TCM Organ and Meridian Clock

How Foods & Liquids are Converted into Qi in the Body:

In Traditional Chinese Medicine (TCM) the parental energies that a person inherits from birth are called “pre-birth jing.” This is your life essence and it is stored in your kidneys (KD). This essential energy gets taxed with stressors such as overwork and a reckless lifestyle (addictions), compromising your longevity. This essence is called “yuan energy/qi.” Yuan qi is involved in the manufacturing of what you consume. For example, when you eat or drink that product enters your stomach (ST) where its energetic form is stripped and then transported to the spleen (SP). At the SP the energy is further refined and it’s called “gu qi.” Gu qi travels to the lungs (LU) where it gathers with the energy of the air (da qi), or breaths of oxygen you take in. From there that gathering energy called “zong qi” is refined further to produce the final transformation of qi called “zhen qi” (true qi) that assumes two different forms: “wei qi” your protective energy that forms on the surface of your body as well as forming your “nutritive qi (ying)” that nourishes your blood and body fluids (“jin ye”). Your yuan energy given to you from both your parents infuses the gathering qi and this energy is called your “post-birth jing.” Depending on the quality of your parents’ jing that you inherited as well as the quality of the food, liquid and air that you take in, that will be the quality of the qi your body generates/uses to sustain your life. Obviously, the higher the quality of food, liquid and oxygen you take in the better the quality of the qi in your body, all of these are lifestyle choices in your control. Better qi quality equals better health, vitality and longevity. As you can see, the production of qi in the body from food and liquid is a process of refinement. Processed foods denature qi.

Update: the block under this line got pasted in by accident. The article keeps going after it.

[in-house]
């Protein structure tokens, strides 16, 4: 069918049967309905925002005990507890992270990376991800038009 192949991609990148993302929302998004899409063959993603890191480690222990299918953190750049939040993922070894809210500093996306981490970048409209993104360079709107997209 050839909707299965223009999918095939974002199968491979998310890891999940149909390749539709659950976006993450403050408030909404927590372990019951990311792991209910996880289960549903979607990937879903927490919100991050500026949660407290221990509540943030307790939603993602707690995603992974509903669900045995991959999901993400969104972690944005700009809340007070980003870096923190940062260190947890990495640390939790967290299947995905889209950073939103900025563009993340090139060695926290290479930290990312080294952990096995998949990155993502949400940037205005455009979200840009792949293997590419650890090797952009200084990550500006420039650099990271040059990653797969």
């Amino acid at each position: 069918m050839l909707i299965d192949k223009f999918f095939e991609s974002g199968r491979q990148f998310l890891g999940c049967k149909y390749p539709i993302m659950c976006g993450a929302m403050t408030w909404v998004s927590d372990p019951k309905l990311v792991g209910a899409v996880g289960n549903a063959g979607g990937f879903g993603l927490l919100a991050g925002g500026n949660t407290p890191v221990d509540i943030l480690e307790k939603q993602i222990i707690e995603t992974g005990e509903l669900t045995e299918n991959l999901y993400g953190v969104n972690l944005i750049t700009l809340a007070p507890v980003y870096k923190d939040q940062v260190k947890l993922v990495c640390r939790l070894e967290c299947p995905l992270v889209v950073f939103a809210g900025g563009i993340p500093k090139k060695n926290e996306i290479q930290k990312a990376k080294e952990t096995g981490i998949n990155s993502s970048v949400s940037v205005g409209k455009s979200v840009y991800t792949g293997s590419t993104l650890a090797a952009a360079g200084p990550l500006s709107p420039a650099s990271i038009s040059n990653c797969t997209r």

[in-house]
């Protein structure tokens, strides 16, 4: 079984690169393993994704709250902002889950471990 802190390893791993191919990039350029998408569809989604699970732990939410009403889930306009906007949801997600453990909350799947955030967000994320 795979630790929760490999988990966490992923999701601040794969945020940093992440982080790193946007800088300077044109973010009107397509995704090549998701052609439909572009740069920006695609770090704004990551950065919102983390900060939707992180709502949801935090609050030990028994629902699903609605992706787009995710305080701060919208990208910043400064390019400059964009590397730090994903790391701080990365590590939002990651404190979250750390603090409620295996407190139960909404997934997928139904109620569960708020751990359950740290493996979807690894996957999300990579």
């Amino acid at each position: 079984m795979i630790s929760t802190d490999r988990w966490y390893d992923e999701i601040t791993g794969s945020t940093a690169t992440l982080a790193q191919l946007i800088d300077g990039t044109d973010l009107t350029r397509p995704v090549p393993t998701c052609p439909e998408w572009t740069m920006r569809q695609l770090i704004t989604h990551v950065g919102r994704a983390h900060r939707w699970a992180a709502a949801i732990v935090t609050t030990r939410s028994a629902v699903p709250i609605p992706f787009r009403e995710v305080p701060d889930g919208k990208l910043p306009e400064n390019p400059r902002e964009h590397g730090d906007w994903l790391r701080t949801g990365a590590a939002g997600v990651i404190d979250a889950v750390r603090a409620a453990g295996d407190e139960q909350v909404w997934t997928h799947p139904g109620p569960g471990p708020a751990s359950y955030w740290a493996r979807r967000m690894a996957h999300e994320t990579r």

Food Quantity/Quality in TCM

Fresh, organic, naturally harvested food grown closest to the land is recommended. As stated prior, processed foods denature qi.

In China there is a saying: “Eat breakfast like a king, lunch like an emperor and dinner like a beggar.” When you look at the Meridian Clock, the stomach organ (ST) is at its peak between 7am-9am and since the morning is yang rising and yang is hot in nature it’s best to eat warming foods in the morning to support rising yang. According to the Meridian Clock, yin energy dominates the night time and so yang and digestive capacity decreases. The evening meal should support yin, meaning avoid energetically hot and spicy foods. Digestive organs are their weakest after 6pm (contributing to weight gain if you eat lots after this time).

According to the book called “Chinese Nutrition Therapy” by acupuncturist Joerg Kastner, food quantity from an Eastern view is broken up like this: 50-80% of your food should come from grains (oats, rice, spelt); 30-40% of your food should come from cooked vegetables (carrots, potatoes, beans, cabbage); 5% of your food should come from meat (lamb, beef, poultry, fish); Another 5% of your food intake should come from raw foods such as salads and fruit. (TCM recommends that raw foods should be used in moderation because they are too cool and over time can disrupt the stomach and spleen (middle jiao).) In regards to fats, too much oily fatty foods block the flow of qi creating dampness and phlegm. Phlegm slows down qi and clogs the meridian channels making the person feel cloudy and sluggish.